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Why we have military science and theory of war?
Just because the humanity spent much more time in war then in peace. So the war is quite loyal phenomena escorting the humanity.
What we are waiting from the military science?
Whom future wars will be fought, what they will be about, how they will be fought, what wars will be fought for and why people will participate in it.

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  1. 1. Centre of Excellence - Defence Against Terrorism FFoouurrtthh GGeenneerraattiioonnss ooff MMooddeerrnn WWaarrffaarree ((44GGWW)) COL Engr. JÁNOS TOMOLYA Ph.D. HUN Army UNCLASSIFIED 1/26 Chief of Capabilities
  2. 2. Agenda : 1. Introduction; 2. Different classification of war (epochs, waves, forms); 3. Asymmetric Warfare; 4. Military cultures; 5. Fourth Generation of modern warfare; 2/26
  3. 3. 3/26 The Next War? How can we avoid being like the French knights at the Battle of Agincourt?
  4. 4. 4/26 Future Warfare
  5. 5. 5/26 Or this one?
  6. 6. UNCLASSIFIED 6/26
  7. 7. 7/26 Number of terrorist attacks 2003-2011
  8. 8. 8/26 Military Expenditure UNCLASSIFIED SIPRI: 1531 billions USD in 2009
  9. 9. 9/26
  10. 10. 10/26 1. Different classification of war: Epochs Dr T. Lindsay Moore and Robert J. Bunker : 4 epochs, based on energy sources  human energy  animal-based energy  mechanical energy  post-mechanical energy: UNCLASSIFIED Advanced technology warfare Non-Western warfare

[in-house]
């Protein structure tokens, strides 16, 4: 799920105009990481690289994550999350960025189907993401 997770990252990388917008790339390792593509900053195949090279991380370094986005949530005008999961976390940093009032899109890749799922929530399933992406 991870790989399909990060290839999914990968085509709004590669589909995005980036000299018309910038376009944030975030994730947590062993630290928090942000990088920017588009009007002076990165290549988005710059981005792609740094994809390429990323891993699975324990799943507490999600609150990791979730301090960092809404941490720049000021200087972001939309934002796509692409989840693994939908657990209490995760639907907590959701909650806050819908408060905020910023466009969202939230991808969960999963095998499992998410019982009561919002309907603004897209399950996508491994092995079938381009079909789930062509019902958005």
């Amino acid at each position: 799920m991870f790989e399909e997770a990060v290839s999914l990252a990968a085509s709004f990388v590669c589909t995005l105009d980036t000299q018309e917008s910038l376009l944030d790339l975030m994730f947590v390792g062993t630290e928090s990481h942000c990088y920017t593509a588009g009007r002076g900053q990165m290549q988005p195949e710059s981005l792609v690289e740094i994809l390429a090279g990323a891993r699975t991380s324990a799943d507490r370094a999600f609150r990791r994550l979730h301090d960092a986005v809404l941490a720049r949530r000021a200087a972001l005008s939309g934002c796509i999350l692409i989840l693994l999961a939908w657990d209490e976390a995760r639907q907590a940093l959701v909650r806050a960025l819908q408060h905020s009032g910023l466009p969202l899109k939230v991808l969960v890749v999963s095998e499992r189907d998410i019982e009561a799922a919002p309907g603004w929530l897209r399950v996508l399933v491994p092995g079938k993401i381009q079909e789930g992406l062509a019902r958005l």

11. 11. Alvin and Heidi Toffler developed a theory of warfare based on the economic and societal changes of civilization. 11/26 Waves Agricultural war Industrial-based war (late of 17th century) Knowledge-based war (from 1980s) UNCLASSIFIED
  12. 12. 12/26 Forms of warfare Symmetric Dissymmetric Asymmetric /Eric Walters/ After WWII more than 160 armed conflicts; 75% of them were asymmetric UNCLASSIFIED
  13. 13. 13/26 Symmetric In symmetric conflicts, the two opposing adversaries dispose of armed forces that are similar in all aspects such as force structure, doctrine and assets and have comparable tactical, operational and strategic objectives. UNCLASSIFIED
  14. 14. A conflict is dissymmetric when one of the opposing forces is superior by means of force structure, doctrine and assets, but both parties are striving for similar political and military objectives. 14/26 Dissymmetric UNCLASSIFIED
  15. 15. UNCLASSIFIED 15/26
  16. 16. 16/26 2. Asymmetric Warfare (AW) One of the opponents is unable or unwilling to wage the war with comparable force structure, doctrine and assets and has different political and military objectives than his adversary.
  17. 17. 17/26 Asymmetric Warfare (AW)  What is it? David and Goliath warfare Unsophisticated vs. the sophisticated (technologically) Poor countries or entities against rich countries or rich entities Threat can be internal or external (i.e. Israel, Vietnam or Afghanistan) Often state sponsored/supported Attacking opponent via indirect means such as Terrorism Critical infrastructures Avoids combat w/ conventional forces Tends to have a purpose that focuses on a force, but not always the case Misc. unconventional means i.e., poisoning water/food supplies, exploitation of media by staging scenes to sway public opinion.